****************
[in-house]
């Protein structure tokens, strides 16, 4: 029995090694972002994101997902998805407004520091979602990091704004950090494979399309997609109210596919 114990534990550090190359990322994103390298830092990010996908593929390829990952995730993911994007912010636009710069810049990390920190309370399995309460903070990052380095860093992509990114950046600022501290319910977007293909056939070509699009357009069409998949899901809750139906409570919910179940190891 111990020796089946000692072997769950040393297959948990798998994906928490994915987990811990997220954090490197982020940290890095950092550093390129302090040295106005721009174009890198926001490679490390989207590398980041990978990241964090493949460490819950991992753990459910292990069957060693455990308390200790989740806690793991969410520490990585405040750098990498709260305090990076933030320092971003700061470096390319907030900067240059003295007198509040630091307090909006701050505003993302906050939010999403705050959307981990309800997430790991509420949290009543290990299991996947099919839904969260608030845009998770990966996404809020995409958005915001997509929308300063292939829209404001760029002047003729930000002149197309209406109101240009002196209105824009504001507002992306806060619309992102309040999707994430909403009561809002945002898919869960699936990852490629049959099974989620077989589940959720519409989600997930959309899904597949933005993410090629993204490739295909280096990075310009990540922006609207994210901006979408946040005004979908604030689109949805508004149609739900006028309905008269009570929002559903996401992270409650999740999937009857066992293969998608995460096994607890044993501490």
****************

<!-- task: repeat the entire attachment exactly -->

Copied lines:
[in-house]
């Protein structure tokens, strides 16, 4: 029995090694972002994101997902998805407004520091979602990091704004950090494979399309997609109210596919 114990534990550090190359990322994103390298830092990010996908593929390829990952995730993911994007912010636009710069810049990390920190309370399995309460903070990052380095860093992509990114950046600022501290319910977007293909056939070509699009357009069409998949899901809750139906409570919910179940190891 111990020796089946000692072997769950040393297959948990798998994906928490994915987990811990997220954090490197982020940290890095950092550093390129302090040295106005721009174009890198926001490679490390989207590398980041990978990241964090493949460490819950991992753990459910292990069957060693455990308390200790989740806690793991969410520490990585405040750098990498709260305090990076933030320092971003700061470096390319907030900067240059003295007198509040630091307090909006701050505003993302906050939010999403705050959307981990309800997430790991509420949290009543290990299991996947099919839904969260608030845009998770990966996404809020995409958005915001997509929308300063292939829209404001760029002047003729930000002149197309209406109101240009002196209105824009504001507002992306806060619309992102309040999707994430909403009561809002945002898919869960699936990852490629049959099974989620077989589940959720519409989600997930959309899904597949933005993410090629993204490739295909280096990075310009990540922006609207994210901006979408946040005004979908604030689109949805508004149609739900006028309905008269009570929002559903996401992270409650999740999937009857066992293969998608995460096994607890044993501490």